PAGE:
5 tips to make 2D drawings easier to work with

Download the 2D drawing checklist

Have you ever tried to builb a vessel component, but the exact location of where it goes is not clear from the 2D drawings? Or maybe you’re the designer trying to figure out which 2D cuts the manufacturer needs to correctly assemble the part, but it feels like a guessing game.

These are two sides of just one challenge of building off a 2D drawing.

We’ve included five tips below to help you reduce time, headache, and manufacturing errors due to the limitations of 2D drawings. Many of these can be implemented with little to no use of additional technology.

For your convenience, we’ve included a downloadable checklist at the bottom of this post for easier implementation.

Tip #1:

Problem: Poor communication of drawing updates to stakeholders.

Solution: Create a central document management system where people only have access to the latest version of the PDF so there’s no problem with documentation version control and management. Some systems allow you to send a notification to stakeholders to notify a release is available.

Tip #2:

Problem: Drawings are not up to date and do not reflect the actual model.

Solution: Put a manual QA process in place to always check the drawings prior to fabrication. You can look for technologies that automate that process. This will allow automation between the data sets and 2D drawings.

Tip #3:

Problem: Delays due to requests for clarification or additional detail because drawings do not provide clear enough instructions.

Solution: Having a 3D model would be ideal as it allows you to rotate, pivot, and hide things so you have a clear idea of what you’re trying to accomplish. But even without the 3D model at large, we’re seeing people starting to use the 3D model on a free viewer (e.g., Navisworks Freedom) to provide additional clarification. Another option would be to include more 3D graphics on the 2D drawings for better visual understanding.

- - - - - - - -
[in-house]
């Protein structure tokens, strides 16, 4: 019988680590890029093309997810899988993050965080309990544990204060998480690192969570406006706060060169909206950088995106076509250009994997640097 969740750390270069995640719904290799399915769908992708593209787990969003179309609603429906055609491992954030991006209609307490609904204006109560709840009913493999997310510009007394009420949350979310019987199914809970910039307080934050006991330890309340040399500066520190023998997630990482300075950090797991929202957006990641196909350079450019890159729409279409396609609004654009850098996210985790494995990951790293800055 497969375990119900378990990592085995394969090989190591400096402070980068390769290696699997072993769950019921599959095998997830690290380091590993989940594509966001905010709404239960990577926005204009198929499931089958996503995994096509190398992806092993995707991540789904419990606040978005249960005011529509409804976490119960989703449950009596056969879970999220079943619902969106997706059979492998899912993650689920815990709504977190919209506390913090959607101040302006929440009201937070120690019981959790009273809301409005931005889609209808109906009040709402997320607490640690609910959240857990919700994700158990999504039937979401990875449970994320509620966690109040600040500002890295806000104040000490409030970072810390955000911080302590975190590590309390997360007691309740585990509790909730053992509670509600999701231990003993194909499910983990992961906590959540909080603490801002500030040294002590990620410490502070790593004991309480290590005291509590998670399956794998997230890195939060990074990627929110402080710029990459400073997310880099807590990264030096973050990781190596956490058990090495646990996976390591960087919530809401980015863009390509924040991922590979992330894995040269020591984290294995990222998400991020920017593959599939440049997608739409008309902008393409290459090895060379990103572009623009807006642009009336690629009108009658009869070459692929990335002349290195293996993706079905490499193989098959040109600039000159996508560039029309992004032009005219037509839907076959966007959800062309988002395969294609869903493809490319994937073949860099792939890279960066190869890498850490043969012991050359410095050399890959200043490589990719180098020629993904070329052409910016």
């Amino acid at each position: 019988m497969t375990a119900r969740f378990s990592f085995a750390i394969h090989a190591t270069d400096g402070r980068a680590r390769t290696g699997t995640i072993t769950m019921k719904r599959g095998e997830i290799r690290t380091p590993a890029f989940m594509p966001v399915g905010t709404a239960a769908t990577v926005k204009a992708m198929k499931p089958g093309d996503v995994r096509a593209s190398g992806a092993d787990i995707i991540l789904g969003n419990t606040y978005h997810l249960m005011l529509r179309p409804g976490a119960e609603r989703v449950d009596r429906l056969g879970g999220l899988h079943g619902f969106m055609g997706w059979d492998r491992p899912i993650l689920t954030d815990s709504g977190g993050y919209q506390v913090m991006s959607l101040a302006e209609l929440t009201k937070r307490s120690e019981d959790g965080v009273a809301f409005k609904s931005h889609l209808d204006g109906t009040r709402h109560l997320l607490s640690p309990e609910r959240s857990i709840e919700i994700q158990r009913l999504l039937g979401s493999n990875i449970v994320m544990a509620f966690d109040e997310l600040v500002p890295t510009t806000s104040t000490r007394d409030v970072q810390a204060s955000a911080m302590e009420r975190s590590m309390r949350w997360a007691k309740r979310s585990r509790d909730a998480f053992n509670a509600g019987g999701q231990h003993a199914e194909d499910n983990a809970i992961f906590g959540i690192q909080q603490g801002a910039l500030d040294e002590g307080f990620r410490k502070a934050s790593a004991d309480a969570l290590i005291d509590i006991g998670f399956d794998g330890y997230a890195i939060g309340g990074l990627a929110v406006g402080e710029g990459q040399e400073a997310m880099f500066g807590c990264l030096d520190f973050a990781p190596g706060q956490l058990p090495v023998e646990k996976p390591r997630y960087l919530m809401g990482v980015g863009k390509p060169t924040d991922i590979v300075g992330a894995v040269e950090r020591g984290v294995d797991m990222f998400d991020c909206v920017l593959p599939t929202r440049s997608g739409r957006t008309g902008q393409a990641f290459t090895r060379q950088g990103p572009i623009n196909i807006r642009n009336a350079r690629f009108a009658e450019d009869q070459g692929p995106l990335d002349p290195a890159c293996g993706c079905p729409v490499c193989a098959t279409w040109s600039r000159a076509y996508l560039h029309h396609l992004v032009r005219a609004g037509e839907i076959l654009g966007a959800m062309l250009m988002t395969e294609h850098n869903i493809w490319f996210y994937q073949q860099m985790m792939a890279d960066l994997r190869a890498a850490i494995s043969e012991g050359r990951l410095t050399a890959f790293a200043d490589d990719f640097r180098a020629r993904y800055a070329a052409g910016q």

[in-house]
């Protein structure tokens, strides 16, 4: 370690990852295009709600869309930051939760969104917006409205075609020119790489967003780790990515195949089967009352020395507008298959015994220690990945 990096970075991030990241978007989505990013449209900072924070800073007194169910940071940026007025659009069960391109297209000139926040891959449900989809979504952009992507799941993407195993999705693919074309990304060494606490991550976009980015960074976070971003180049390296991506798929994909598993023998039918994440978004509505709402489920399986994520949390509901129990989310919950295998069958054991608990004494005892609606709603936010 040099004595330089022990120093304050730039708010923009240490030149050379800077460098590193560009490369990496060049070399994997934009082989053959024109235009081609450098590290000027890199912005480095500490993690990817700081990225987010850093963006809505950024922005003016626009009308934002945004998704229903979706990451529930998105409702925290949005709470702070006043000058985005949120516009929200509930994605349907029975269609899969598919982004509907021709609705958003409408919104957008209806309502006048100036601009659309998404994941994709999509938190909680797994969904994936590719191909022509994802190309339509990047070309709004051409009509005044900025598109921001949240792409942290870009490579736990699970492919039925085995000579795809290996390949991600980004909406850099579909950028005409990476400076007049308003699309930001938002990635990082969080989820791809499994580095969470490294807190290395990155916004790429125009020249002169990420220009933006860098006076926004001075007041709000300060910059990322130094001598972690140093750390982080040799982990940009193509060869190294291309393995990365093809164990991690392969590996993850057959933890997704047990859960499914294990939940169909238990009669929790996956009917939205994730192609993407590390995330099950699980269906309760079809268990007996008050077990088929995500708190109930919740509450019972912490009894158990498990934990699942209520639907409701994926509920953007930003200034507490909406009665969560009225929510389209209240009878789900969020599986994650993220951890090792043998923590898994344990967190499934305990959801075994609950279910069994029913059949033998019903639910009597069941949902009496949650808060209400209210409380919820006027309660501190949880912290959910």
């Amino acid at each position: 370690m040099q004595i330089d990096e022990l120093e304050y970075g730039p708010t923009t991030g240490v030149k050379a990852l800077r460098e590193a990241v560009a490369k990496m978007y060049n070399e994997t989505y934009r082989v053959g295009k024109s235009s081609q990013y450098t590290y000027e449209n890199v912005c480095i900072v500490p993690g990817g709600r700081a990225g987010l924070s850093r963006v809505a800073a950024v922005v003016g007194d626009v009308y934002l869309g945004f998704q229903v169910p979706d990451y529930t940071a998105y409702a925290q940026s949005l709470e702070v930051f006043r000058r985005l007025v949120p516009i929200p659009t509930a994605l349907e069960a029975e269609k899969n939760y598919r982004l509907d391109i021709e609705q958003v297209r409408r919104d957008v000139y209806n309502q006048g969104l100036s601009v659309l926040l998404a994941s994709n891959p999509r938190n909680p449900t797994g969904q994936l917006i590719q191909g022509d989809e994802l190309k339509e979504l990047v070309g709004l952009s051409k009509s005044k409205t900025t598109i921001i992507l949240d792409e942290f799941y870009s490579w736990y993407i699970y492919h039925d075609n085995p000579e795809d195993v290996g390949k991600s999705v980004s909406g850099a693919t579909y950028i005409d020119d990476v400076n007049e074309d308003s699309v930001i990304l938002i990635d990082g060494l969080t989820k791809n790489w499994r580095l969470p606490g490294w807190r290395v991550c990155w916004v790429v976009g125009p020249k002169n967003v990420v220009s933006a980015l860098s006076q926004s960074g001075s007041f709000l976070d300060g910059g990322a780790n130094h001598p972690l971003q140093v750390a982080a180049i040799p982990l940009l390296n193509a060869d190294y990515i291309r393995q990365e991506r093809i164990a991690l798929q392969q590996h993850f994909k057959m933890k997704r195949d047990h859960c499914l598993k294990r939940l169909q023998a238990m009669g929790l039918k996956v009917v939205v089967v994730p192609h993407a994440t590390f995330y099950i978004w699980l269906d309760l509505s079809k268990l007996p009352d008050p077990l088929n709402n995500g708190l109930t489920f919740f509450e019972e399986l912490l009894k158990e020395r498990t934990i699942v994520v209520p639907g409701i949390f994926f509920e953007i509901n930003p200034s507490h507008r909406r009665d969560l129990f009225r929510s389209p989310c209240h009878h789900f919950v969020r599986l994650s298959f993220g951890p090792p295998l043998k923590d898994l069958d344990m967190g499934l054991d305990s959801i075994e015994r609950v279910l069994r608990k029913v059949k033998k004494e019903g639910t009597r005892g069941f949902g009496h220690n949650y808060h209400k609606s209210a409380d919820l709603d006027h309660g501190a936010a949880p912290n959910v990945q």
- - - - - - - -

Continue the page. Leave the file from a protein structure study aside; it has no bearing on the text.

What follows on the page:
Tip #4:

Problem: Going through a 50-page drawing package with instructions and manually highlighting the drawings that are relevant to the scope of work you are doing.

Solution: Although the process of highlighting does help expedite the work, it’s a manual process. There’s technology out there that allows you to automate that process and extract the pages that are relevant to your specific shop order. They could produce the MI per shop order.

Tip #5:

Problem: Using a ruler to take measurements off of drawings.

Solution: Many shipyards and manufacturing companies request for lots of dimensions on the drawings. It’s a challenge. The strategy we’ve been recommending our clients is to increase the marking on the plate. You don’t want to rely on someone holding a tape measure. If you know the ID of the part and the reference line, you just look on the plate. Some clients go further and put the marking on where the weld needs to be – by increasing markings it reduces the requirements of needing to add details to the drawing.

We all have the same issues, but it’s hard to know where to focus to gain some quick but impactful wins. That’s why we’ve put together this easy-to-use checklist. Feel free to share this blog post with your colleagues.